Vitamin And Mineral Use By Athletes

The use of vitamins and minerals as ergogenic substances has been reviewed recently by Sobal and Marquart (355). They analysed 51 studies that provided data on the quantitative use of such preparations in over 10000 male and female athletes. The mean prevalence of use was 46%. Elite athletes used more supplements than lower ranked athletes, and women used more than men. Of the 51 studies, 32 provided information about the type of supplement used. Multivitamins and iron were most frequently taken, followed by B vitamins, vitamin E, calcium and vitamin A. Women athletes particularly took iron, sometimes in high amounts. In most cases, iron supplements were used on a regular daily basis, rather than occasionally or weekly.

Some studies found that some elite athletes exhibit extreme levels of supplement use. Some Olympic athletes were found to consume as many as 14 different types of supplements/day and 63 pills/day (355). Faber and Spinnlerbenade (352) described an average supplement pill intake of 19 per day, with one athlete consuming as many as 87 pills per day.

Reasons for supplement use were various: performance enhancement; providing extra energy; illness prevention; vitality enhancement; insurance to get a daily adequate intake of important vitamins and minerals; support of training adaptations; and muscle development.

Information on why specific supplements are used is most frequently obtained through coaches although parents, doctors and peers also are important. A survey by Parr et al. (357) revealed that the opinion among athletes, coaches and trainers in the US is that the trainer is expected to have the primary responsibility for the athlete's nutrition.

Media and industrial advertising have great influence on decision making (353, 354). The myth that vitamins will give extra energy, as is often claimed in advertising, is misleading, but is accepted by part of the athletic population who are persuaded to take extra vitamins when muscle weakness or fatigue is present (351).

The myth that l-carnitine enhances fat oxidation is plausible enough to persuade many endurance athletes as well as people willing to slim and reduce their body fat to use this supplement (368). A number of studies have analysed the nutritional knowledge of athletes and their trainers (350, 351, 353, 354, 356, 357, 359-361). These studies tend to show that a better level of information about aspects of daily nutrition and about efficiency of food supplements leads to a more reasonable ingestion of supplements.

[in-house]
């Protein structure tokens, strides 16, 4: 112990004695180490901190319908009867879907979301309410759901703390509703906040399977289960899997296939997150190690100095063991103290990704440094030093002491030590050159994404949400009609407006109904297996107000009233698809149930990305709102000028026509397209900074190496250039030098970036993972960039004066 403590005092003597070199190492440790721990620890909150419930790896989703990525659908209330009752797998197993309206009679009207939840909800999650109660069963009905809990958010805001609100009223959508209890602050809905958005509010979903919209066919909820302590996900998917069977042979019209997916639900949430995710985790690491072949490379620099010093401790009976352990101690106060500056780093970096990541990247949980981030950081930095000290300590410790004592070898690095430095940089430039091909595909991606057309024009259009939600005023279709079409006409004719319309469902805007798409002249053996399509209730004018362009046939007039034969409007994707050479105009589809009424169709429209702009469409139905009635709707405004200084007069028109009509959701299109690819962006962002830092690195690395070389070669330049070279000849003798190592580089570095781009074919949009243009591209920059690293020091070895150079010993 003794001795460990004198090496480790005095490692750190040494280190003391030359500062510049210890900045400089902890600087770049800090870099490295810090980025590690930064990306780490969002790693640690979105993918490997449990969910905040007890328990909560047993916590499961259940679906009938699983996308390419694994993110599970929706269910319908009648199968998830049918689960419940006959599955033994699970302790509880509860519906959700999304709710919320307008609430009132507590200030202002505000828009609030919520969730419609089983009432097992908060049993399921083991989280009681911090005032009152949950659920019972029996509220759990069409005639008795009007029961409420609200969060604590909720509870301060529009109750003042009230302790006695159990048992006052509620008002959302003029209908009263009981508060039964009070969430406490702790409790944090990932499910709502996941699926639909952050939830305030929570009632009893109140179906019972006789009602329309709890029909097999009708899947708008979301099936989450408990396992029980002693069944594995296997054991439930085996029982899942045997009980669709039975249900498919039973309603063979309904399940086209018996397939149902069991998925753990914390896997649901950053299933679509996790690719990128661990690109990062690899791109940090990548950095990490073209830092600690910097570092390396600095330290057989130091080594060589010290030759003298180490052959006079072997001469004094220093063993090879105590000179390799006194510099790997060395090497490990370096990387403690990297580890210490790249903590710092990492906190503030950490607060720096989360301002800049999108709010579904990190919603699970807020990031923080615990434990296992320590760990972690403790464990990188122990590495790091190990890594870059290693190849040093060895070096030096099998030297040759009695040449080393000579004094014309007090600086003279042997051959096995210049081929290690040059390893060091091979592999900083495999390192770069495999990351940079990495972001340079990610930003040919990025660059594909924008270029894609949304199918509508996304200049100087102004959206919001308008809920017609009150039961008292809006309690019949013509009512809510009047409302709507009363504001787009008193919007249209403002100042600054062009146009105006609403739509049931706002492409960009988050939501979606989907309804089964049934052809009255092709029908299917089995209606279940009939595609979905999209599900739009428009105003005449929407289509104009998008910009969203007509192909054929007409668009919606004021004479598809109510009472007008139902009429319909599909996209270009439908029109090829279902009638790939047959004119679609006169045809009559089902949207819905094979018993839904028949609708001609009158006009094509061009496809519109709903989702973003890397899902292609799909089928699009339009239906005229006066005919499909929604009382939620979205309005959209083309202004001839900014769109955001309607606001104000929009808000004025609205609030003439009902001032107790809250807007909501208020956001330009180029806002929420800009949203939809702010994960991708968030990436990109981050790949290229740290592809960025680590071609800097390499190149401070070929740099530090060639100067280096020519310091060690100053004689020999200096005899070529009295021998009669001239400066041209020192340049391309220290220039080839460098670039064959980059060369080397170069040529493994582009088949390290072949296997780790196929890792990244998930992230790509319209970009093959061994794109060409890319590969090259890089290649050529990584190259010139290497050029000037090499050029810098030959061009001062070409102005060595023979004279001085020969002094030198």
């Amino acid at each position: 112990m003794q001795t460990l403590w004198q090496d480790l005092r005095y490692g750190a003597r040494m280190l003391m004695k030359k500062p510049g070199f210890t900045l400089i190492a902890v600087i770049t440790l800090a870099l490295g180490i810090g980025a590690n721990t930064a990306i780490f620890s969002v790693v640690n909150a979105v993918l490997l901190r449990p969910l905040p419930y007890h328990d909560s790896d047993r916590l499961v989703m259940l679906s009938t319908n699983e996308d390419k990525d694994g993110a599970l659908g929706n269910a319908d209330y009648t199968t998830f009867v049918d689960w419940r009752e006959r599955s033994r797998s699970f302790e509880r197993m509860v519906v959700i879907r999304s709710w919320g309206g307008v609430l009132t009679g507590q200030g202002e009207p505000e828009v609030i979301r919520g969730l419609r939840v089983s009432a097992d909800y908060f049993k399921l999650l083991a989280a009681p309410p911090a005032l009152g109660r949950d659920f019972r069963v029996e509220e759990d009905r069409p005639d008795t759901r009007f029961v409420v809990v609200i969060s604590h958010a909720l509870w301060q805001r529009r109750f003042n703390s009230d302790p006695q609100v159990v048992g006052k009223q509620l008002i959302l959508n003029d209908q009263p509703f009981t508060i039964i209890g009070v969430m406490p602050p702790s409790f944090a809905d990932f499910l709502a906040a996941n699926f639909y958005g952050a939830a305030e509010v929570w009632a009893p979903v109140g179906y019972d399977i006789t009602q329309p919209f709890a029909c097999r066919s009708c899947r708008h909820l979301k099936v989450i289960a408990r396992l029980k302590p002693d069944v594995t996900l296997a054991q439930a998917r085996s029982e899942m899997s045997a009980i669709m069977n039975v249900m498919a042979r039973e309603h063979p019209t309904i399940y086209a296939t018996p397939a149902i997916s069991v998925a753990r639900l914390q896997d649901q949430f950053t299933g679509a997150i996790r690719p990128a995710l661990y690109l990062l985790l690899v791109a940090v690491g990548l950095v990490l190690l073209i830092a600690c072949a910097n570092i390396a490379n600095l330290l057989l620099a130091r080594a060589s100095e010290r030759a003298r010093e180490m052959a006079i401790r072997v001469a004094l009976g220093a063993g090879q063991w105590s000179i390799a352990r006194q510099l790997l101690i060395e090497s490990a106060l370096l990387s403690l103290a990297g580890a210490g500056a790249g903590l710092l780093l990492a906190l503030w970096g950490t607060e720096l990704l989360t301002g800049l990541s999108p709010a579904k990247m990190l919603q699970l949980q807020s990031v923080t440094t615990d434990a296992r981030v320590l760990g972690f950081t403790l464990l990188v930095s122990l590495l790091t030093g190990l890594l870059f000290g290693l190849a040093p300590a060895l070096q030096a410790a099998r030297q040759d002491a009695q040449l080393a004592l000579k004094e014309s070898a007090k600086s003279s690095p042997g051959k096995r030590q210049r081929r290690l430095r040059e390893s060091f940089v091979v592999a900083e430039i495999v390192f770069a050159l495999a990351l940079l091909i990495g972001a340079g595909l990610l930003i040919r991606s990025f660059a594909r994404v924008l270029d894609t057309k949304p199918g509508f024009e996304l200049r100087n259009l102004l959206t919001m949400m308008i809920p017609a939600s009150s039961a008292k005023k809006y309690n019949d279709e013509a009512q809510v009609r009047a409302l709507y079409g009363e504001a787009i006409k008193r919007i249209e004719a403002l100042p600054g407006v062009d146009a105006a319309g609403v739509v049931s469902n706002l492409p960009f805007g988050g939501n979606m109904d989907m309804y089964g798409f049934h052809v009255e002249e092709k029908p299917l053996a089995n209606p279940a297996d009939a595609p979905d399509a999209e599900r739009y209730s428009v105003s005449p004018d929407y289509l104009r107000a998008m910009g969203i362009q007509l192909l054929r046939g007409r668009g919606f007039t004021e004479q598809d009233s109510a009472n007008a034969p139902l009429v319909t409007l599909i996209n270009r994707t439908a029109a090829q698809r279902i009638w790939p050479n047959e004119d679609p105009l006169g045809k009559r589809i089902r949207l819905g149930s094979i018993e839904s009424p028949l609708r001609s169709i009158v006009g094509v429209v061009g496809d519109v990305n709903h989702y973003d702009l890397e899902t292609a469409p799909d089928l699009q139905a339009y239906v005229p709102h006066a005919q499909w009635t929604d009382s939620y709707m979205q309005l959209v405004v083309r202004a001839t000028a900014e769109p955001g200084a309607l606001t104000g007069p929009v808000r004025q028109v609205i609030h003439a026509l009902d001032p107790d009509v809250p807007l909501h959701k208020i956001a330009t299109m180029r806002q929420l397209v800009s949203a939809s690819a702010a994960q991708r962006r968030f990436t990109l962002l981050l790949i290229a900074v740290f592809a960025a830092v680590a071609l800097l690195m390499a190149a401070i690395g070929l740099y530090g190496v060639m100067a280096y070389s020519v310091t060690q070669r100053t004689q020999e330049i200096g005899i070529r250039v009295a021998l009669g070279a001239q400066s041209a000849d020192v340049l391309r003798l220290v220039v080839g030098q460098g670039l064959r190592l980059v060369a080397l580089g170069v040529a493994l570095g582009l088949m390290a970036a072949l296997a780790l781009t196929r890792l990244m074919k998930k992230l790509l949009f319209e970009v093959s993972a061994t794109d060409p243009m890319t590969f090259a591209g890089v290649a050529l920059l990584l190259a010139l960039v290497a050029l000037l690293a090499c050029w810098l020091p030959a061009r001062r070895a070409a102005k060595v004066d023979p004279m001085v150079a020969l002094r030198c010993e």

Basic knowledge about the type of sport in which the athlete is involved and the consequences that this has for food consumption is considered to be important. Many endurance athletes, for example, do not realize that they ingest substantially more food, on a daily basis, than non-endurance athletes. The consequences of this larger food consumption are also an increased consumption of most micronutrients and of proteins. In this respect we had observed the opinion among coaches involved in professional cycling that the cyclists need extra protein to be able to complete the Tour de France. However, although this is factually right, it was observed that at the high level of food intake in these athletes and a constant level of approximately 12 en% protein intake, the daily protein intake level of 2.4 g/kg bodyweight was in excess of the enhanced requirements (165).

These examples show that proper, science based information is essential for the understanding of the interrelation between sport events and nutritional needs, especially at the level of decision making/of opinion makers such as coaches, trainers and parents.

Key points

  • Vitamins are essential cofactors in many enzymatic reactions involved in energy production and in protein metabolism.
  • Any shortage of a vitamin may lead to suboptimal metabolism, which in the long term may result in decreased performance or even illness.
  • Some vitamins act as antioxidants and there is accumulating evidence that nutritional antioxidants may help optimize the protective role for the maintenance of tissue/cell integrity.
  • Vitamin supplementation has been shown to restore performance capacity in cases of a vitamin deficit and to reduce tissue damage due to free radical production.
  • Vitamin supplementation with quantities exceeding those needed for optimal/blood levels has not been shown to improve performance.
  • As is the case for minerals and trace elements, athletes involved in intensive training, but consuming low energetic diets, are most prone to marginal vitamin intakes.
  • It can be concluded that vitamin restoration of energy dense processed foods or supplementation with preparations will not enhance performance but may, in athletic populations, contribute to adequate daily intakes.
  • Daily intake of a low dose vitamin or combined vitamin-mineral-trace element preparation, supplying the recommended safe daily intake, may be advised in periods of intensive training or in any situation where athletes have to abstain from a normal diet.
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